founder & digital wellness coach

Freelancer FAQs: Three Years of Learnings

You wanted to pick my brain? Now you can.
Freelancer FAQs: Three Years of Learnings

Once or twice every week, like clockwork, a familiar email lands in my inbox.

Sometimes it comes in the form of a cold Twitter or LinkedIn DM, but the premise is all the same.

that’s what you call a high-quality cold dm baby!

As a believer in good karma and the power of relationships, I almost always hop on the call.

(I’m busy, but not that busy.)

In some cases, these interactions have led to amazing friendships. But after fifty or so of these calls, I’ll admit…

No matter how enjoyable it is, it can get repetitive af.

They ask the same questions, I give the same answers. The worst part is that 85%+ of these people never go on to begin freelancing anyway. All that free game for nothing.

I love meeting new people, but there’s only so much brain to pick.

That’s not to say that I won’t continue to offer free advice in the future, but in the spirit of efficiency (and selfishly a reason to create some content out of it), I’ve decided to answer these questions once and for all.

The beauty of freelancing is that 95% of the questions, best practices, and challenges you’ll face on a day-to-day basis are the same regardless of your field of expertise.

Just as customer support centers equip their agents with reference sheets to efficiently address frequently asked questions, I hope this piece will serve a similar purpose…

To give you everything you need to know to start your life as a freelancer

Let’s dive in.

After some basic pleasantries, each call starts with the same exact open-ended question you’d imagine.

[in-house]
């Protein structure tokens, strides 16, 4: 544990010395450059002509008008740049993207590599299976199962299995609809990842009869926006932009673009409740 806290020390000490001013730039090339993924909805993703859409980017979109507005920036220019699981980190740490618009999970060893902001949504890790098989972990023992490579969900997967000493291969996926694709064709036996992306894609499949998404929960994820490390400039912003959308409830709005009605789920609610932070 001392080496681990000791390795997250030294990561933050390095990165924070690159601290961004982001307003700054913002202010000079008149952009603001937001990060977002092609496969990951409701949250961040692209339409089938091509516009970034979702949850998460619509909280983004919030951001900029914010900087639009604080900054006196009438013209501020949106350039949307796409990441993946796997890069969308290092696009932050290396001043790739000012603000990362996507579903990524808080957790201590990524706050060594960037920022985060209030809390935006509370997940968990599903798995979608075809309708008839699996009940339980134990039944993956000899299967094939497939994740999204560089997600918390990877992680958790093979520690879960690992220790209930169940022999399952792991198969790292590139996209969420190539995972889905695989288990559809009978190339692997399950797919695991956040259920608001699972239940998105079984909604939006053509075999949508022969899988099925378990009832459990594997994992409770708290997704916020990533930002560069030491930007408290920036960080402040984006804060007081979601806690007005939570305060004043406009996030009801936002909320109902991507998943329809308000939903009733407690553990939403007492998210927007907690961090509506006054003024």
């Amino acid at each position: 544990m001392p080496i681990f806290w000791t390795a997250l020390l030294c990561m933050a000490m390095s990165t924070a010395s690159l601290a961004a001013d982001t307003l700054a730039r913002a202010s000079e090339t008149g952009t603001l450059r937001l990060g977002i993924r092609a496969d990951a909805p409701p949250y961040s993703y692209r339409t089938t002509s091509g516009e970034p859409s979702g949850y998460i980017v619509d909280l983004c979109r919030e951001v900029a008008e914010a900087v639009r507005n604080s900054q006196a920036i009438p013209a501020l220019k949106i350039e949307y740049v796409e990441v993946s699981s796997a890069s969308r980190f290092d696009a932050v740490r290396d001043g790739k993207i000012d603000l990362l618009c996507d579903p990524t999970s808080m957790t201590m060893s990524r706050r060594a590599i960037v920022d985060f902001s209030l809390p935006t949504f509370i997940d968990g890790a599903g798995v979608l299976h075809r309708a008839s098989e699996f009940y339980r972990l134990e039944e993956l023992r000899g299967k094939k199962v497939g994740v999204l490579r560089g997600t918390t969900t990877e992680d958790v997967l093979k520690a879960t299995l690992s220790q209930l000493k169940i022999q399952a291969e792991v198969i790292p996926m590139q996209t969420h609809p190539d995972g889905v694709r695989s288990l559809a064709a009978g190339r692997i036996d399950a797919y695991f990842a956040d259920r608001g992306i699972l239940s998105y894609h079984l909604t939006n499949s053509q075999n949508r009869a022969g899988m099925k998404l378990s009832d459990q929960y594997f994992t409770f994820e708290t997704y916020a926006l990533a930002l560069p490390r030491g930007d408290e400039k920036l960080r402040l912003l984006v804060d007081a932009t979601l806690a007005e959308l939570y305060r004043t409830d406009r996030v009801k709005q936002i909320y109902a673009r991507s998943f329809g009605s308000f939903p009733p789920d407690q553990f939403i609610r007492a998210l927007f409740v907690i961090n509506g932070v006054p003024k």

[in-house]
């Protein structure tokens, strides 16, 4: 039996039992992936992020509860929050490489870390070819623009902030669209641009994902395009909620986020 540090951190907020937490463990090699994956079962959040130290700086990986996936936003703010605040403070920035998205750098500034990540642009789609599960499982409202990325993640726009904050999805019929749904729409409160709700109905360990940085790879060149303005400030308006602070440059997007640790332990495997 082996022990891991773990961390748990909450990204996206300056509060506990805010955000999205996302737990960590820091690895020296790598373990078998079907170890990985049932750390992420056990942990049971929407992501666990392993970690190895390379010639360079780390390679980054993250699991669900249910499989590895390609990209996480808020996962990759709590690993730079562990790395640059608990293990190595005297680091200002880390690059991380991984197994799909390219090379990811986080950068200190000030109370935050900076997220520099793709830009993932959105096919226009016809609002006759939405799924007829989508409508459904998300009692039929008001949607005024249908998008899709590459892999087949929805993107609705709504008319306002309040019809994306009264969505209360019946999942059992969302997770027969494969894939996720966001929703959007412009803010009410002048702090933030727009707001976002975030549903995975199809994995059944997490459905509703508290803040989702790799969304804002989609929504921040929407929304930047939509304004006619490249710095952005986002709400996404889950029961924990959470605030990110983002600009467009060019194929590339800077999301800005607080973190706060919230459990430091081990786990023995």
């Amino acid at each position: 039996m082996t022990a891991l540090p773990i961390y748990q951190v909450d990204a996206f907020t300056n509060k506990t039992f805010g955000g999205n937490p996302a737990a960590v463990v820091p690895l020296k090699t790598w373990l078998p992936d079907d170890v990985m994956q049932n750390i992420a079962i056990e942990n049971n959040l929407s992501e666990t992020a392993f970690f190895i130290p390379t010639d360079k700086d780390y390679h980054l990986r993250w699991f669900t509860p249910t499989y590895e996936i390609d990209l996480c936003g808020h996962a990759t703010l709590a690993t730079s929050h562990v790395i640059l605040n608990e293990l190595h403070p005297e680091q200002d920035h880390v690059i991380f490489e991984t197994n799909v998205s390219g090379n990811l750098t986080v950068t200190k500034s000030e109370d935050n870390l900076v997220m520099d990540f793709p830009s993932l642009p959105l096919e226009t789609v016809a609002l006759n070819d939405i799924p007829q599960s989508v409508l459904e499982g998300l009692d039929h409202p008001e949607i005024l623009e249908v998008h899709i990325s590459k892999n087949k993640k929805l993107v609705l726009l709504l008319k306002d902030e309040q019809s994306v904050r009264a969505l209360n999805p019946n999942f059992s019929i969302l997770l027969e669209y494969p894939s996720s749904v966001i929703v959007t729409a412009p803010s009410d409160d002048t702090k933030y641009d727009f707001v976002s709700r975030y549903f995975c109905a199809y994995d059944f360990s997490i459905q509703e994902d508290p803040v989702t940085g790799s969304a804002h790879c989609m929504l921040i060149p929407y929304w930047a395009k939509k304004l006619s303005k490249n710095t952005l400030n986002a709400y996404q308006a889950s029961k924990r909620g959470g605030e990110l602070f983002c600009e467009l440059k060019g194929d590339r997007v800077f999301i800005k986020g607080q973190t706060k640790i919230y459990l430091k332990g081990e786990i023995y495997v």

How did you start?

To answer this question, I’ll an anecdote from a 2016 panel featuring George RR Martin and Stephen King (two legendary writers).

“How the fuck do you write so many books so fast?” George RR Martin asked Stephen King, who responded:

“The way that I work [is] I try to get out there and I try to get six pages a day,” said King. “When I'm working, I work every day [for] three, four hours and I try to get those six pages and I try to get them fairly clean. So if the manuscript is, let’s say, three hundred and sixty pages long, that’s basically two months' work.”

“And you do hit six pages a day?” asked Martin.

“I usually do,” responded King.

To date, the author has published over 60 novels and 200 short stories, on top of essays, screenplays, and poems. He stands as one of the most prolific writers of our time.

In his memoir “On Writing: A Memoir of the Craft” King advises… “If you want to be a writer, you must do two things above all others: read a lot and write a lot. There's no way around these two things that I'm aware of, no shortcut.”

I’m far from a general award-winning novelist, but the same logic applies.

Just fucking write.

I wrote a 220-page book and over 120 blog / newsletter posts before even thinking of venturing into the freelance world.

Did I wait way too long to try to earn off my talent? Yes.

Did having a massive portfolio of 120 blog posts and a published book make it much easier to land my first client? Also yes.

This leads us to the question that nearly always follows…